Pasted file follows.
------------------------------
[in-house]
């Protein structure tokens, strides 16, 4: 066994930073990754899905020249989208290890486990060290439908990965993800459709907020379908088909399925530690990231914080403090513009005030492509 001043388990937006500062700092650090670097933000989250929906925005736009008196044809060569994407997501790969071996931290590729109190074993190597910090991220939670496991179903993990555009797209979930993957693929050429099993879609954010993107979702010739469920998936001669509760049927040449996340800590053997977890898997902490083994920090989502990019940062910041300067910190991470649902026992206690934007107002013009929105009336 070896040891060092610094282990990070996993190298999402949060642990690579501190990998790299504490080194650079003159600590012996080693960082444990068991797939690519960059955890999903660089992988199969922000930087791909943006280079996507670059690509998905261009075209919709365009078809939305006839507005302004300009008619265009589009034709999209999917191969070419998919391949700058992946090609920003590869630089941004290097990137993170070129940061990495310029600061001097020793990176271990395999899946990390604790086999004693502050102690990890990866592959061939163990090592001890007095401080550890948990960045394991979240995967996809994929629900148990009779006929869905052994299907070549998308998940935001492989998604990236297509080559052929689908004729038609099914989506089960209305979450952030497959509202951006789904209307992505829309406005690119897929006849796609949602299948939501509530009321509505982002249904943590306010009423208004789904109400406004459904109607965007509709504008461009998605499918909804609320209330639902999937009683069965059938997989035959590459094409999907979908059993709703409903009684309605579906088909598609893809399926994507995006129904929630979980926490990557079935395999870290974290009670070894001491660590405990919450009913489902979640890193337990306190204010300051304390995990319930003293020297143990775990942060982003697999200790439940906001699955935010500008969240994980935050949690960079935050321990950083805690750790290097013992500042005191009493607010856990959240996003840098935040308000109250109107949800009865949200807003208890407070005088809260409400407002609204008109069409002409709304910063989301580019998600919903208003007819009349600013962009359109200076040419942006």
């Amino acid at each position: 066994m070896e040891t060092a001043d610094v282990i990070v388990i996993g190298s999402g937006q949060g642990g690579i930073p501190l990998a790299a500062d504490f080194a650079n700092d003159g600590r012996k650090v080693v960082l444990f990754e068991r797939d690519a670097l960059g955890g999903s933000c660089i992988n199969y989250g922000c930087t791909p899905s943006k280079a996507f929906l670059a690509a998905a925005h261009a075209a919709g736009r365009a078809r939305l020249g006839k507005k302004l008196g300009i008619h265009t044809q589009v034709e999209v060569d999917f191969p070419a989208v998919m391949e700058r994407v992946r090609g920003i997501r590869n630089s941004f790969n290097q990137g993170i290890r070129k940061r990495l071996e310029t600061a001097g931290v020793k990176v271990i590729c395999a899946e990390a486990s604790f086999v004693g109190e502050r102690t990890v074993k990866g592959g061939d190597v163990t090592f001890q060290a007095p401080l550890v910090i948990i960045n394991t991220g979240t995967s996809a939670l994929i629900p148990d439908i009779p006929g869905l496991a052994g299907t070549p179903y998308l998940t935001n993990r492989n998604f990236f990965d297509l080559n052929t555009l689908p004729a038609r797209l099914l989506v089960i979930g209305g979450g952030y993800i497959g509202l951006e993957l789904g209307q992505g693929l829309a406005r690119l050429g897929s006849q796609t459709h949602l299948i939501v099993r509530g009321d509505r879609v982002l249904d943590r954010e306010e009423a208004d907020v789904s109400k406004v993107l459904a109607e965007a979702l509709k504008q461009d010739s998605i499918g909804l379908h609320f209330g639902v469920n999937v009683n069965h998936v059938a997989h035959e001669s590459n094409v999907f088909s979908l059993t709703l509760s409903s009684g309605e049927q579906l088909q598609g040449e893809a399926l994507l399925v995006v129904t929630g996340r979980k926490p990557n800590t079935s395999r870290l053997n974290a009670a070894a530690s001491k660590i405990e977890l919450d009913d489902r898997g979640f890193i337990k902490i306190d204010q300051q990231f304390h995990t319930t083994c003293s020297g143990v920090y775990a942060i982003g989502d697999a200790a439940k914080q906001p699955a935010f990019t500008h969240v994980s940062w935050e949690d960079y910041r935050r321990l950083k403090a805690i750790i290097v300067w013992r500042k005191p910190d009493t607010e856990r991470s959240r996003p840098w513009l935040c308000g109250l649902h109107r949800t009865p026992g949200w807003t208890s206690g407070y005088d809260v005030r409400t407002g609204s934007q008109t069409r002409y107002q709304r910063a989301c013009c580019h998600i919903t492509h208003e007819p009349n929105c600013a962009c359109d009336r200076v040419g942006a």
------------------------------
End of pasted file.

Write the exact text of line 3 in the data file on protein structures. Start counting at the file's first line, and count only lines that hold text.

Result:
């Amino acid at each position: 066994m070896e040891t060092a001043d610094v282990i990070v388990i996993g190298s999402g937006q949060g642990g690579i930073p501190l990998a790299a500062d504490f080194a650079n700092d003159g600590r012996k650090v080693v960082l444990f990754e068991r797939d690519a670097l960059g955890g999903s933000c660089i992988n199969y989250g922000c930087t791909p899905s943006k280079a996507f929906l670059a690509a998905a925005h261009a075209a919709g736009r365009a078809r939305l020249g006839k507005k302004l008196g300009i008619h265009t044809q589009v034709e999209v060569d999917f191969p070419a989208v998919m391949e700058r994407v992946r090609g920003i997501r590869n630089s941004f790969n290097q990137g993170i290890r070129k940061r990495l071996e310029t600061a001097g931290v020793k990176v271990i590729c395999a899946e990390a486990s604790f086999v004693g109190e502050r102690t990890v074993k990866g592959g061939d190597v163990t090592f001890q060290a007095p401080l550890v910090i948990i960045n394991t991220g979240t995967s996809a939670l994929i629900p148990d439908i009779p006929g869905l496991a052994g299907t070549p179903y998308l998940t935001n993990r492989n998604f990236f990965d297509l080559n052929t555009l689908p004729a038609r797209l099914l989506v089960i979930g209305g979450g952030y993800i497959g509202l951006e993957l789904g209307q992505g693929l829309a406005r690119l050429g897929s006849q796609t459709h949602l299948i939501v099993r509530g009321d509505r879609v982002l249904d943590r954010e306010e009423a208004d907020v789904s109400k406004v993107l459904a109607e965007a979702l509709k504008q461009d010739s998605i499918g909804l379908h609320f209330g639902v469920n999937v009683n069965h998936v059938a997989h035959e001669s590459n094409v999907f088909s979908l059993t709703l509760s409903s009684g309605e049927q579906l088909q598609g040449e893809a399926l994507l399925v995006v129904t929630g996340r979980k926490p990557n800590t079935s395999r870290l053997n974290a009670a070894a530690s001491k660590i405990e977890l919450d009913d489902r898997g979640f890193i337990k902490i306190d204010q300051q990231f304390h995990t319930t083994c003293s020297g143990v920090y775990a942060i982003g989502d697999a200790a439940k914080q906001p699955a935010f990019t500008h969240v994980s940062w935050e949690d960079y910041r935050r321990l950083k403090a805690i750790i290097v300067w013992r500042k005191p910190d009493t607010e856990r991470s959240r996003p840098w513009l935040c308000g109250l649902h109107r949800t009865p026992g949200w807003t208890s206690g407070y005088d809260v005030r409400t407002g609204s934007q008109t069409r002409y107002q709304r910063a989301c013009c580019h998600i919903t492509h208003e007819p009349n929105c600013a962009c359109d009336r200076v040419g942006a």